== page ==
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Generali Foundation opens Counter-Production exhibition

Generali Foundation presents Counter-Production, an exhibition on view: September 7 through December 16, 2012.

Installation view: Lili Reynaud-Dewar, I Don’t Know What a Conceptual Artist Looks Like, 2012. Counter-Production, 2012, Generali Foundation. Courtesy the artist and Mary Mary, Glasgow. Photo: Wolfgang Thaler.

In the wake of technological and economic transformation during the twentieth and twenty- first centuries, the image of artistic production has undergone major changes. In view of the inner constraints of a reality framed according to post-Fordism with its insistence on efficiency, flexibility, and intelligent self-management? To what extent and in what ways do artists participate in and confront contemporary conditions of global production and capital? Some artists have responded to the changed conditions of production indirectly by pointing out their intrinsic contradictions with the use of definitions such as “productive non-production” or “non-productive production,” “counter-productive work,” or the body as site of reproduction and self-production.

The exhibition Counter-Production examines the gesture or method of “counter-production” so as to grasp and address questions relating to the ways in which contemporary artistic production functions. At the same time, this attempt forms the basis of a redefinition of the term “counter-production,” which, like the politico-economic, technological and socio-cultural fields in which it originally made its appearance, is subject to historical transformation and, as such, is to be redefined.

Emerging from historical cinema and philosophy as influenced by the post-1968 counter- cultural movements, this concept has since continued to circulate, thus directly or incidentally subject to inquiry and inspiration in the works of contemporary artists. This may be observed in the case of Marine Hugonnier’s unfinished, and partly concealed, manuscript Travail Contre Productif (1996–on going). With “gestures of restraint”, the latter work seeks to produce something which is not productive.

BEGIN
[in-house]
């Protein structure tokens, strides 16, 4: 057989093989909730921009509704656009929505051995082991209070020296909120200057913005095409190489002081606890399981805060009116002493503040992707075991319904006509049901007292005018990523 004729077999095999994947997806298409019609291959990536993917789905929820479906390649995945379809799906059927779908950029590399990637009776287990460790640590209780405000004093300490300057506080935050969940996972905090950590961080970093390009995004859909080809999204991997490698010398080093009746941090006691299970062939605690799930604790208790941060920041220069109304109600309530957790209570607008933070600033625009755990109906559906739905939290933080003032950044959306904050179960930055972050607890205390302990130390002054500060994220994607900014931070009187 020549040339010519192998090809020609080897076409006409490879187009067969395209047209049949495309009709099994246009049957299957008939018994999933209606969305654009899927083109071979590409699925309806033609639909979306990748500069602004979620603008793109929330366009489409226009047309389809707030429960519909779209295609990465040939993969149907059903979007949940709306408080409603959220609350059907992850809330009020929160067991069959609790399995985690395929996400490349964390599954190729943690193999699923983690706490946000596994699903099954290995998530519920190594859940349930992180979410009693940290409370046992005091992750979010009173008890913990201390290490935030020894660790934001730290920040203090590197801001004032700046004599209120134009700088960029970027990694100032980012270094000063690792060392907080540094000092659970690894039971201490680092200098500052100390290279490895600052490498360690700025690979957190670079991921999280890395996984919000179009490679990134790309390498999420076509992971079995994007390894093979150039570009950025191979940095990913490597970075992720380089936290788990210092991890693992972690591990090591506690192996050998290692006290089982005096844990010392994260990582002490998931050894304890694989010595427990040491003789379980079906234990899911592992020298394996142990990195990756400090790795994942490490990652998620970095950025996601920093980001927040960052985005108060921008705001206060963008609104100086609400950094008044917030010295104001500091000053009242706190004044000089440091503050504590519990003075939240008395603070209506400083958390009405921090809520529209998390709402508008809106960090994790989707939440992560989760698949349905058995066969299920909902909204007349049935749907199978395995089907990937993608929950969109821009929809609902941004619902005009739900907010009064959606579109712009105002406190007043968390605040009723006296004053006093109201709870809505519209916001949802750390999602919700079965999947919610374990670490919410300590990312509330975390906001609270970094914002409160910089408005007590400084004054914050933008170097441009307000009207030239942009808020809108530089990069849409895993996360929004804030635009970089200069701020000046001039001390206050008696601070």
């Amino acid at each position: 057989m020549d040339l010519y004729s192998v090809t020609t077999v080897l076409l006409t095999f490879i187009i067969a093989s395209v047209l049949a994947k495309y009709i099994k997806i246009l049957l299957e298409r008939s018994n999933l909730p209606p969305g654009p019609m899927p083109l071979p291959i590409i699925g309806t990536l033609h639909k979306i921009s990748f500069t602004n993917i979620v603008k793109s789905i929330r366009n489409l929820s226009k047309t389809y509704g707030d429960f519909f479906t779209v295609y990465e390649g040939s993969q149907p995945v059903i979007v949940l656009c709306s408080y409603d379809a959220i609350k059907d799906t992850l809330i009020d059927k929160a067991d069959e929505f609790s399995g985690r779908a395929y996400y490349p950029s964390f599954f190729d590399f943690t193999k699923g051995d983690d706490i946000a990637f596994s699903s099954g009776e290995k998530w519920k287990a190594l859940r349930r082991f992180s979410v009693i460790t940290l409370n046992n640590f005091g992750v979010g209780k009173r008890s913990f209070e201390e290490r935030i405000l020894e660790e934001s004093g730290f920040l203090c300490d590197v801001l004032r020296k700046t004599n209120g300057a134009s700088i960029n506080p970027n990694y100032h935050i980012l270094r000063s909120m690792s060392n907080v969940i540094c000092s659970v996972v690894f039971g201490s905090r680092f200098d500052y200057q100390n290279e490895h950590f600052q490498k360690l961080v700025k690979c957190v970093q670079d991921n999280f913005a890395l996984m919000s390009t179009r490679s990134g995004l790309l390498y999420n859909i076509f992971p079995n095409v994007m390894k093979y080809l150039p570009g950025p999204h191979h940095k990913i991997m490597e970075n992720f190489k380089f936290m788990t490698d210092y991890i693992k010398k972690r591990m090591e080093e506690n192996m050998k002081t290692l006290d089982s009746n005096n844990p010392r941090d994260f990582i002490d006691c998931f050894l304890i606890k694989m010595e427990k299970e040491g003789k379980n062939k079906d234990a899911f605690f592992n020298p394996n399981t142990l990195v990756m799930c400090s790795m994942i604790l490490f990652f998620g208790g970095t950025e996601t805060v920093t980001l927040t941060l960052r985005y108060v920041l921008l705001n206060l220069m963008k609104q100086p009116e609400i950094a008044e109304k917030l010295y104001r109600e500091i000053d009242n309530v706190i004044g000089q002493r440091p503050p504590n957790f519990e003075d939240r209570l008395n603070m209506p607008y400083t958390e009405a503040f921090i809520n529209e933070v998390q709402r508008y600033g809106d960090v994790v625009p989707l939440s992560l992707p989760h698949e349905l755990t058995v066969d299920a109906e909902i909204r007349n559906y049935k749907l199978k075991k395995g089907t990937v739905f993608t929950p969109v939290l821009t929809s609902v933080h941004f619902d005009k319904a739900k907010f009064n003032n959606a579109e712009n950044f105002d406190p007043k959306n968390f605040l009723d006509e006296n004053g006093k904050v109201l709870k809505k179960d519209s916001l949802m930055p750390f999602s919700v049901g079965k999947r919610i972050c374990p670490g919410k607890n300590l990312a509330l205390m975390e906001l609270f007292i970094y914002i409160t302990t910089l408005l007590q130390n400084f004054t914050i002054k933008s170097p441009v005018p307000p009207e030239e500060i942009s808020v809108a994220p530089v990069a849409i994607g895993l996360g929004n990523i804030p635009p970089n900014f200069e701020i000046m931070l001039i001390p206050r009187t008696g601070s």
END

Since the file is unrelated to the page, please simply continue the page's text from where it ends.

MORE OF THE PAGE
Thirty-five years earlier, filmmaker and writer Alexander Kluge described “counter-production” as an aesthetic strategy designed to articulate a mode of “counter-control” built with the organization of individual experiences for infiltrating hegemonic structures. Kluge’s counter- productive practices, which took clear shape in his films, books, and unusual television formats, provided some of the material for Seth Price’s essay Dispersion (2003) that was to later resurface as a series of screen-prints entitled Essay with Knots (2008) and the video Redistribution (2007). Price’s triad highlights the way in which art in the era of digital media circulates in the same way as any other information on the Internet: uncontrollable, vulnerable to manipulation, repackaged in many contexts without being regulated by them.

Unlike the early 1990s, a time in which “counter-production” and the notion of “counter-public” were discussed in conjunction with political and artistic forms of activist, participatory or service-oriented art, through its polyvalent artistic approaches this exhibition indicates how, today, this concept may be reinvoked as a possibility for bringing into focus the artwork itself together with its processes of production. Opening up three zones of interrelation, the exhibition seeks to offer different examples of where and how the concept of “counter-production” may provide artists with the possibility of generating a critical distance.

Curators: Diana Baldon and Ilse Lafer with the involvement of Luke Skrebowski –

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